Sermon Details




“Whoever acknowledges me before men, I will also acknowledge him before my Father in heaven, But whoever disowns me before men, I will disown him before my Father in heaven.”
Matthew 10:32-33 (NIV)

If you were to list the greatest days of your life, you’d probably have a few to choose from. They might include—the day you graduated, the day you got married, the day a child was born, the day your child graduated or got married, the day you retired.

You could probably compile quite a list, but Jesus speaks here about a day so momentous that it will outshine any other day of your life. One day you will stand in the presence of God. On that day you will see the Son of God, and you will hear his voice. He will speak to you.

The Son of God will say one of two things. Either he will confess you or he will disown you. To confess you means he will say to the Father “This is [Jim, Mary—put your name here], and she belongs to me.” To disown you means the Son will say to the Father “This is [Jim, Mary—put your name here], and he has nothing to do with me.” Every person will hear the Son of God say one of these two things.

Jesus makes it clear what he says about you then is intimately tied to what you say about him now: “Whoever acknowledges me before men [that’s what you say about Jesus now], I will also acknowledge him before my Father in heaven [that’s what he will say about you then].  But whoever disowns me before men, I will disown him before my Father in heaven” (Matthew 10:32-33).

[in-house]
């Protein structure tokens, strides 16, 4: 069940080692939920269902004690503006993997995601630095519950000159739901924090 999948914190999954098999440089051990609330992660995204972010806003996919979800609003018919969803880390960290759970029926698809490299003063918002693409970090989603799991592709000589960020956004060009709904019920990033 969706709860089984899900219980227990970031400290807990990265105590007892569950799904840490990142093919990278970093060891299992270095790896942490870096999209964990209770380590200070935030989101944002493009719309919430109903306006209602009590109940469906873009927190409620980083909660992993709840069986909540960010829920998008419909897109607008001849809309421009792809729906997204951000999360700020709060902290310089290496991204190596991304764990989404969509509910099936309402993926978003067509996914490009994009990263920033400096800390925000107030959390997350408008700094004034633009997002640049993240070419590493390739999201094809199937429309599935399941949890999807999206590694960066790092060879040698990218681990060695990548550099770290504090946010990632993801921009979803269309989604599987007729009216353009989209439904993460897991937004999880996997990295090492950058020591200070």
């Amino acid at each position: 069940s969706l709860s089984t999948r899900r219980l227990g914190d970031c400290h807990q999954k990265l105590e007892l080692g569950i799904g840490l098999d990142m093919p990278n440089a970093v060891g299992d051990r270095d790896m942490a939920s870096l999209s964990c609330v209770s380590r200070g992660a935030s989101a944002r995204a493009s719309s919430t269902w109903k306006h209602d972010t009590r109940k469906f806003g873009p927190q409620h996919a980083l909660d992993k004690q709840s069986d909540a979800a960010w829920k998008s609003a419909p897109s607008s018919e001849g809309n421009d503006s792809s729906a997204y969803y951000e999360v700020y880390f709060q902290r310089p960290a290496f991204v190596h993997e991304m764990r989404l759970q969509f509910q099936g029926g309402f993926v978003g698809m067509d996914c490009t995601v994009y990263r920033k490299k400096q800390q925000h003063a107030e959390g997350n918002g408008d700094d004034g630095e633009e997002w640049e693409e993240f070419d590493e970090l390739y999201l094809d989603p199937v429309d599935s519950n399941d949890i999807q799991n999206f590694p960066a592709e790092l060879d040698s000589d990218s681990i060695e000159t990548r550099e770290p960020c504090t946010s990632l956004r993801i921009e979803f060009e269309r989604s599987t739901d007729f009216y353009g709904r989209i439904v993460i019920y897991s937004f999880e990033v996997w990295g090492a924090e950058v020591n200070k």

As I read this, I want to know three things: 1. What does this mean? What does it mean to confess Christ? Am I doing this? What does it mean to disown Christ? Is this something I have done? 2. What would confessing Christ actually look like throughout the course of my life? 3. How can I do this? Where do I find the strength, the courage to do what Jesus says in this difficult world?

Three Questions

What does it mean to confess Christ?

“Whoever acknowledges me before men, I will also acknowledge him before my Father in heaven…” Matthew 10:32

The word “acknowledge” or confess in the Greek is homo = ‘one,’ plus logeo = ‘word.’ It literally means “to be of one word.” So, to confess Jesus is to be of one word with him. To confess Jesus means that what he says, you say.

When Jesus says “I am the way and the truth and the life” (John 14:6), you say “For me, Jesus is my way and my truth and my life.” You believe it. You own it. You do not say “This is what Jesus says, but I have a different view.” Or “I’m not sure about that.”

We live in a culture of ambivalence. What you don’t know is cool. It is comfortable for us to see ourselves as seekers in process. But if you want Christ to confess you in heaven, at some point you have to move from being a seeker to being a confessor: “If you confess me…” not “if you consider me…” Jesus says “If you are of one word with me, I will be of one word with you.”

What does it mean to disown Christ?

“But whoever disowns me before men, I will disown him before my Father in heaven.” Matthew 10:23